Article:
Consequence's Scores

For 3,885 reviews, this publication has graded:
  • 43% higher than the average critic
  • 4% same as the average critic
  • 53% lower than the average critic
On average, this publication grades 4.4 points lower than other critics. (0-100 point scale)
Average Music review score: 68
Highest review score: 100 Coloring Book [Mixtape]
Lowest review score: 0 Revival
Score distribution:
3885 music reviews
    • 85 Metascore
    • 100 Critic Score
    Opeth’s chemistry feels as tight as it is playful, heartfelt as it is engaging, as they explore a plethora of intriguing and majestic sounds. The instrumentation and vocals, in both versions, serve to present emotion and instrumental wonder. In Cauda Venenum is among Opeth’s strongest albums when it comes to the band’s progressive sensibilities.
    • 88 Metascore
    • 91 Critic Score
    With Jaime, Howard proves what many of us already speculated: The magic behind Alabama Shakes was Brittany Howard.
    • 89 Metascore
    • 100 Critic Score
    While one could argue Lord-Alge’s mix brought the band their first Billboard Hot 100 hit in “I’ll Be You”, time has proven that hit didn’t really bring them any long-term success. By scaling back then, Wallace has created an album that truly fits with their narrative, and that’s probably worth more now than then. After all, time has been very kind to The Replacements, who continue to build upon their legacy with each passing year, and Dead Man’s Pop is a welcome addition.
    • 86 Metascore
    • 83 Critic Score
    Though House of Sugar can be a difficult record, those who take the time to delve into its layers will be treated to a piece that captures the modern psyche in a way few other pieces of art manage to do.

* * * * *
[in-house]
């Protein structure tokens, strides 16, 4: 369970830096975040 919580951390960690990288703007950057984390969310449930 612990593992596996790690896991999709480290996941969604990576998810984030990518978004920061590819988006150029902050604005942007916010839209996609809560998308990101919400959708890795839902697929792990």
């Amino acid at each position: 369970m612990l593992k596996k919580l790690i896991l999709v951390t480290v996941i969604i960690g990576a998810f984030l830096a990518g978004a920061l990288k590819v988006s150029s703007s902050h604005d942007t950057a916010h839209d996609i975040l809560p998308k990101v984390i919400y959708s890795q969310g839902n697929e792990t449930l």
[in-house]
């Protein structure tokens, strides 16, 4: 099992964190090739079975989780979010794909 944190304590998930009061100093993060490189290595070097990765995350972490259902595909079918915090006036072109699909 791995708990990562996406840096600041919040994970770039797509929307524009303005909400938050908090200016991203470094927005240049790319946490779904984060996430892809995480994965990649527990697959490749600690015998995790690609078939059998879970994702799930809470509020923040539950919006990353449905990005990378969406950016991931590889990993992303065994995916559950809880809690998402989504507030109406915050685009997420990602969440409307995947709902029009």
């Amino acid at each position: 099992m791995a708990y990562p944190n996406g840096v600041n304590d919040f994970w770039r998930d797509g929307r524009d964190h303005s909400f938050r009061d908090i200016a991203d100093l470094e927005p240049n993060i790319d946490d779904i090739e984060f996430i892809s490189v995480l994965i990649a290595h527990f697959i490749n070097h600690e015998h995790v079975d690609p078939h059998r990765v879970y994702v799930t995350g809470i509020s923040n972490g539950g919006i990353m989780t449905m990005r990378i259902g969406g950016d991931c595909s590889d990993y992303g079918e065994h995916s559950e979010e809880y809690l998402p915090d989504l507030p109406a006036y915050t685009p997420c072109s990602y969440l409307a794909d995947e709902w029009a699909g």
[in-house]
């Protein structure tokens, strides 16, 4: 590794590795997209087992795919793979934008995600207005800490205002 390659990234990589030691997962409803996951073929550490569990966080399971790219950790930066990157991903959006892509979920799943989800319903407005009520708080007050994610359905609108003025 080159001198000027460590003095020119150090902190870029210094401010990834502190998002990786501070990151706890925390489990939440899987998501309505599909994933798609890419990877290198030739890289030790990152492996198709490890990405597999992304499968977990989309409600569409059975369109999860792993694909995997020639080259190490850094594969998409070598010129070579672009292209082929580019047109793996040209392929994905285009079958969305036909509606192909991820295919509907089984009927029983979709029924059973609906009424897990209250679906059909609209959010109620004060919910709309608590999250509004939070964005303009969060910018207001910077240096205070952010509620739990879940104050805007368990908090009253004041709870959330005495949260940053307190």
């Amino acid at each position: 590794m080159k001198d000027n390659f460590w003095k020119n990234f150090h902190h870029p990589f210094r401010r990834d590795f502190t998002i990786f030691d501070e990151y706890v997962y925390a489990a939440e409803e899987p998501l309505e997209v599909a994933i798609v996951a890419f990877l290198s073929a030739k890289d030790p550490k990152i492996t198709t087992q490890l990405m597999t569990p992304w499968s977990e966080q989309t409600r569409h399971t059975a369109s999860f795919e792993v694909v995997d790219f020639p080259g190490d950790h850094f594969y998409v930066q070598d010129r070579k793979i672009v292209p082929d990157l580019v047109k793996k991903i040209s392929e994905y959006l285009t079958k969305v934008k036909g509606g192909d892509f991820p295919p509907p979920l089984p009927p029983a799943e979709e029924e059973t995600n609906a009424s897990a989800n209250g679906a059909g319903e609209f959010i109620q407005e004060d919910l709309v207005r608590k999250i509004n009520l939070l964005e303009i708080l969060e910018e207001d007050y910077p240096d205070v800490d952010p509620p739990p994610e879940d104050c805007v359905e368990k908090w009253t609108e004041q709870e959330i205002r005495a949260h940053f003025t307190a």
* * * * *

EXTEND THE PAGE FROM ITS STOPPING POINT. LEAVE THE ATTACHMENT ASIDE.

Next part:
• 81 Metascore
    • 75 Critic Score
    Some reunions suck; others are a relief simply because they’re not embarrassing. Vivian Girls have defied the odds by reuniting for their best album yet.
    • 67 Metascore
    • 50 Critic Score
    Blink-182’s second album with Matt Skiba is ultimately subpar, weighed down by stereotypical lyrics and cloying choruses. Producers John Feldmann and Tim Pagnotta’s heavy use of compression makes NINE as in-your-face as possible, not giving the songs the necessary breathing room to develop without overproduction.
    • 74 Metascore
    • 75 Critic Score
    Gallagher embraces acceptance on a deeper level with this album than we’ve seen before; he’s game for going all in on “Now That I’ve Found You”, but he also displays the power of reflection on “Once” and “Alright Now”.
    • 80 Metascore
    • 83 Critic Score
    The good news is that her songwriting is stronger than ever. Along with co-executive producer A.G. Cook, Charli XCX has put together a delightful album of high-end pop confections. Charli packs in plenty of wow and proves to be more than worth the wait.
    • 70 Metascore
    • 75 Critic Score
    A collection of mostly good — a few forgettable and a clutch of very good — songs you have no reason to know. But the last couple albums were reminders not to take your faves for granted, and if they continue on this path, they might even win over some Pixies fans.
    • 83 Metascore
    • 83 Critic Score